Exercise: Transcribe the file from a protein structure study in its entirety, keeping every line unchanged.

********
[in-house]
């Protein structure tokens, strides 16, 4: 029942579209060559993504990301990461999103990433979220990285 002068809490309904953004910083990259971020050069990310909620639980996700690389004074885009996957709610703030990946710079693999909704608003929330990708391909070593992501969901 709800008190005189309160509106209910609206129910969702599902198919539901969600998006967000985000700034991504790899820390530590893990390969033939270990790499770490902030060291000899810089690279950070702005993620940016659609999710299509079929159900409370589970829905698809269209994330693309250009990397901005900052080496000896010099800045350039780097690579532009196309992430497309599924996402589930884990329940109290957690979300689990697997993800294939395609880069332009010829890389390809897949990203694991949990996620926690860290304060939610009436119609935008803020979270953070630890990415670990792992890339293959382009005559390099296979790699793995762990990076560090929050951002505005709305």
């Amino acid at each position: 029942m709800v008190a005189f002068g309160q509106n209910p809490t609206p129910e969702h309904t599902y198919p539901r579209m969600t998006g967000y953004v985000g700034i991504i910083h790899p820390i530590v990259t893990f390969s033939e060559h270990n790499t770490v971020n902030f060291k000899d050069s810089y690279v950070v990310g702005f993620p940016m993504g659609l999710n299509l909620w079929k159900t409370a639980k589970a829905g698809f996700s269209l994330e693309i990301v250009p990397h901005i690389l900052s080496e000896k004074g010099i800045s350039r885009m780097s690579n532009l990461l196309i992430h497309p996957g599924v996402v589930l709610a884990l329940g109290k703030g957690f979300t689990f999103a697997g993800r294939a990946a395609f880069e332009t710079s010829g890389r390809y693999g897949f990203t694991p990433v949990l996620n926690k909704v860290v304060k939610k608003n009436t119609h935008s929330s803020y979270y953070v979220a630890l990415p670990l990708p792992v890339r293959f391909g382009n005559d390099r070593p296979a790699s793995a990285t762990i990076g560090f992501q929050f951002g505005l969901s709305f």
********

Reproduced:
[in-house]
């Protein structure tokens, strides 16, 4: 029942579209060559993504990301990461999103990433979220990285 002068809490309904953004910083990259971020050069990310909620639980996700690389004074885009996957709610703030990946710079693999909704608003929330990708391909070593992501969901 709800008190005189309160509106209910609206129910969702599902198919539901969600998006967000985000700034991504790899820390530590893990390969033939270990790499770490902030060291000899810089690279950070702005993620940016659609999710299509079929159900409370589970829905698809269209994330693309250009990397901005900052080496000896010099800045350039780097690579532009196309992430497309599924996402589930884990329940109290957690979300689990697997993800294939395609880069332009010829890389390809897949990203694991949990996620926690860290304060939610009436119609935008803020979270953070630890990415670990792992890339293959382009005559390099296979790699793995762990990076560090929050951002505005709305």
């Amino acid at each position: 029942m709800v008190a005189f002068g309160q509106n209910p809490t609206p129910e969702h309904t599902y198919p539901r579209m969600t998006g967000y953004v985000g700034i991504i910083h790899p820390i530590v990259t893990f390969s033939e060559h270990n790499t770490v971020n902030f060291k000899d050069s810089y690279v950070v990310g702005f993620p940016m993504g659609l999710n299509l909620w079929k159900t409370a639980k589970a829905g698809f996700s269209l994330e693309i990301v250009p990397h901005i690389l900052s080496e000896k004074g010099i800045s350039r885009m780097s690579n532009l990461l196309i992430h497309p996957g599924v996402v589930l709610a884990l329940g109290k703030g957690f979300t689990f999103a697997g993800r294939a990946a395609f880069e332009t710079s010829g890389r390809y693999g897949f990203t694991p990433v949990l996620n926690k909704v860290v304060k939610k608003n009436t119609h935008s929330s803020y979270y953070v979220a630890l990415p670990l990708p792992v890339r293959f391909g382009n005559d390099r070593p296979a790699s793995a990285t762990i990076g560090f992501q929050f951002g505005l969901s709305f």